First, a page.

Thursday, April 19, 2012
The Herb Garden (recipe included!)
My inner farm girl got the itch to play in some dirt yesterday, so I went to my local garden center and picked up some new herbs for the herb garden.
The bunnies have now hopped on to greener pastures, so I felt it was safe to get digging. I needed to curb my rabid oregano and sprawling mint to make room for some other additions.
Sage blossoms, so unique and pretty!
I transplanted my chives to a more accessible spot, and added some oregano, lemon thyme, and boxwood basil to keep it company.
I'm leaving room at the back of this garden for some flowering perennials. Who says you can't be practical and pretty at the same time?
My herb garden is located just steps off the deck and a few feet from the kitchen, making it a handy place to snip something green and tasty to add to our meals.
Thai basil has an interesting purple flower. I planted it next to the curly parsley that reseeds itself each year. I also found a Stevia plant! My sister, Sue, told me that she'd planted it in her garden once, and I was happy to find it in our store. Stevia is a natural sweetener, and I've been using a little stevia to sweeten my herbal teas.
I am a huge fan of fresh parsley, which is probably why I love Mediterranean and middle eastern cooking, as they often include it in their popular dishes.
I stumbled upon a recipe for tabbouleh, but of course, I had to tweak it and add to it and make it my own. This is a really hardy and filling dish, especially when served on top of a bed of fresh greens. Yum! My oldest son and his buddy, Caleb, watched me prepare this dish, and I was shocked to hear them say "Wow, that looks good, even to us!" They tried it and gave it the thumbs up! So, if you can get college kids, who live on a diet of pizza and Taco Bell, to try something healthy, then you know it must be good!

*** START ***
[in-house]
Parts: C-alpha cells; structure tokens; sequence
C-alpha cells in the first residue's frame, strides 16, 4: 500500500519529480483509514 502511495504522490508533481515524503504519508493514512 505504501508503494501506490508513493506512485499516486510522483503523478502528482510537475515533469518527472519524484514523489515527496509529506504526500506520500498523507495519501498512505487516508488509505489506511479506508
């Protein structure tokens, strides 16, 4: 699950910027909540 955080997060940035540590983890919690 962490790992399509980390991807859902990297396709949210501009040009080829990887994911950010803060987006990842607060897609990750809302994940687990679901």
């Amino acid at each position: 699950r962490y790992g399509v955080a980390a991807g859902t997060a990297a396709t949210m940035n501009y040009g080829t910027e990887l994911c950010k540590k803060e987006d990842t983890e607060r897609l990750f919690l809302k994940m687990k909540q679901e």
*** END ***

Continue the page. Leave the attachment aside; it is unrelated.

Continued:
Mary Rose's Tabbouleh
3/4 c. hot water
3/4 c. bulgur
2 1/2 c. water
3/4 c. lentils, rinsed and drained
1/2 c. diced onion
1/2 c. diced pepper
1 cucumber, seeded and diced
1 pint grape or cherry tomatoes, halved
lots of chopped fresh parsley
1/2 c. cider vinegar
1/2 c. olive oil
juice of one lemon
2 t. dry basil, or several T. fresh, chopped
2 t. dill seed
salt and freshly ground pepper to taste
Pour hot water over bulgur and let stand. Cook lentils in remaining water ( 2 1/2 c.) over medium heat, stirring often, until water absorbs. (While cooking, you can add onion and pepper if you want them softened, or add after lentils have cooked completely).
In a large bowl, combine lentils, bulgur, cucumbers, tomatoes. Toss with dressing. Add feta. Scoop onto a bed of fresh romaine or lettuce, and enjoy!